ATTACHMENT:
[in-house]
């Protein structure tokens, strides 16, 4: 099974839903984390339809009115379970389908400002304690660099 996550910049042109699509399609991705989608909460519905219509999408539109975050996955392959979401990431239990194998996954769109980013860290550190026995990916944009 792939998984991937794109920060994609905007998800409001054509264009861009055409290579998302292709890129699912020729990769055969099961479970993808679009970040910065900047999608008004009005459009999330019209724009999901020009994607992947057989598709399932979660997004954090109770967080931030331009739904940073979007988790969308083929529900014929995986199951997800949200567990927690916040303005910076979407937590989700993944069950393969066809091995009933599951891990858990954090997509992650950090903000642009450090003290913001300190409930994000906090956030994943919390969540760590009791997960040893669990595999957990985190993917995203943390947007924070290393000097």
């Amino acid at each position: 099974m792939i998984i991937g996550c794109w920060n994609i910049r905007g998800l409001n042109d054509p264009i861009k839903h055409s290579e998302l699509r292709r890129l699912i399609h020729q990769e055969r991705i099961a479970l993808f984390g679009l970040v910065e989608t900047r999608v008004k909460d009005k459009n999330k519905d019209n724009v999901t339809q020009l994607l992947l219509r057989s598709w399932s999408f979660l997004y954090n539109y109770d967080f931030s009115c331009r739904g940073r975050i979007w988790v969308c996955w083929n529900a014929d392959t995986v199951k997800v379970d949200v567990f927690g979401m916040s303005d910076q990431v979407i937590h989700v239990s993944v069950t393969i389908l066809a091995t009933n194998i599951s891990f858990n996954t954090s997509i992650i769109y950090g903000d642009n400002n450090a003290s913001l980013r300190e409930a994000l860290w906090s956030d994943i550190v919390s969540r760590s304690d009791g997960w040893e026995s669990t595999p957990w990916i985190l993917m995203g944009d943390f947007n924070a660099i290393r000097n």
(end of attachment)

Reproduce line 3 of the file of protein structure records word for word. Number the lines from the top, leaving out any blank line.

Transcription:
């Amino acid at each position: 099974m792939i998984i991937g996550c794109w920060n994609i910049r905007g998800l409001n042109d054509p264009i861009k839903h055409s290579e998302l699509r292709r890129l699912i399609h020729q990769e055969r991705i099961a479970l993808f984390g679009l970040v910065e989608t900047r999608v008004k909460d009005k459009n999330k519905d019209n724009v999901t339809q020009l994607l992947l219509r057989s598709w399932s999408f979660l997004y954090n539109y109770d967080f931030s009115c331009r739904g940073r975050i979007w988790v969308c996955w083929n529900a014929d392959t995986v199951k997800v379970d949200v567990f927690g979401m916040s303005d910076q990431v979407i937590h989700v239990s993944v069950t393969i389908l066809a091995t009933n194998i599951s891990f858990n996954t954090s997509i992650i769109y950090g903000d642009n400002n450090a003290s913001l980013r300190e409930a994000l860290w906090s956030d994943i550190v919390s969540r760590s304690d009791g997960w040893e026995s669990t595999p957990w990916i985190l993917m995203g944009d943390f947007n924070a660099i290393r000097n």